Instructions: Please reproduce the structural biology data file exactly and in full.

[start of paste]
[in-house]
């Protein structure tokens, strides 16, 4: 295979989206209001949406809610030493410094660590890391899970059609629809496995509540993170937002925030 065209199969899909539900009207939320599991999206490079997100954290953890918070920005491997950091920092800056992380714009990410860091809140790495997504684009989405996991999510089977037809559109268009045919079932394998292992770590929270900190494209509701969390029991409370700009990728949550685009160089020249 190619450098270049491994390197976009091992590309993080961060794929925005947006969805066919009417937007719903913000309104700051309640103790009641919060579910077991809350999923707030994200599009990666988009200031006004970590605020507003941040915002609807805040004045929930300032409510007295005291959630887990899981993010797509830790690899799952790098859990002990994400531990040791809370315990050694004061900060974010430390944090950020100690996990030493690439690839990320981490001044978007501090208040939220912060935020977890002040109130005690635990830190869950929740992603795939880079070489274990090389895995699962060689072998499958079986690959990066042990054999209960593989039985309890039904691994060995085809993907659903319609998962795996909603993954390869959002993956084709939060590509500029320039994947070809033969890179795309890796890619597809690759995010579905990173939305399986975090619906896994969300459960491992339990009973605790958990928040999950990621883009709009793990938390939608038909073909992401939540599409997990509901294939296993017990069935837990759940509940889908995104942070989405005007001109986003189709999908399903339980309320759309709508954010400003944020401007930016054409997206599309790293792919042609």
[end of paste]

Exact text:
[in-house]
């Protein structure tokens, strides 16, 4: 295979989206209001949406809610030493410094660590890391899970059609629809496995509540993170937002925030 065209199969899909539900009207939320599991999206490079997100954290953890918070920005491997950091920092800056992380714009990410860091809140790495997504684009989405996991999510089977037809559109268009045919079932394998292992770590929270900190494209509701969390029991409370700009990728949550685009160089020249 190619450098270049491994390197976009091992590309993080961060794929925005947006969805066919009417937007719903913000309104700051309640103790009641919060579910077991809350999923707030994200599009990666988009200031006004970590605020507003941040915002609807805040004045929930300032409510007295005291959630887990899981993010797509830790690899799952790098859990002990994400531990040791809370315990050694004061900060974010430390944090950020100690996990030493690439690839990320981490001044978007501090208040939220912060935020977890002040109130005690635990830190869950929740992603795939880079070489274990090389895995699962060689072998499958079986690959990066042990054999209960593989039985309890039904691994060995085809993907659903319609998962795996909603993954390869959002993956084709939060590509500029320039994947070809033969890179795309890796890619597809690759995010579905990173939305399986975090619906896994969300459960491992339990009973605790958990928040999950990621883009709009793990938390939608038909073909992401939540599409997990509901294939296993017990069935837990759940509940889908995104942070989405005007001109986003189709999908399903339980309320759309709508954010400003944020401007930016054409997206599309790293792919042609």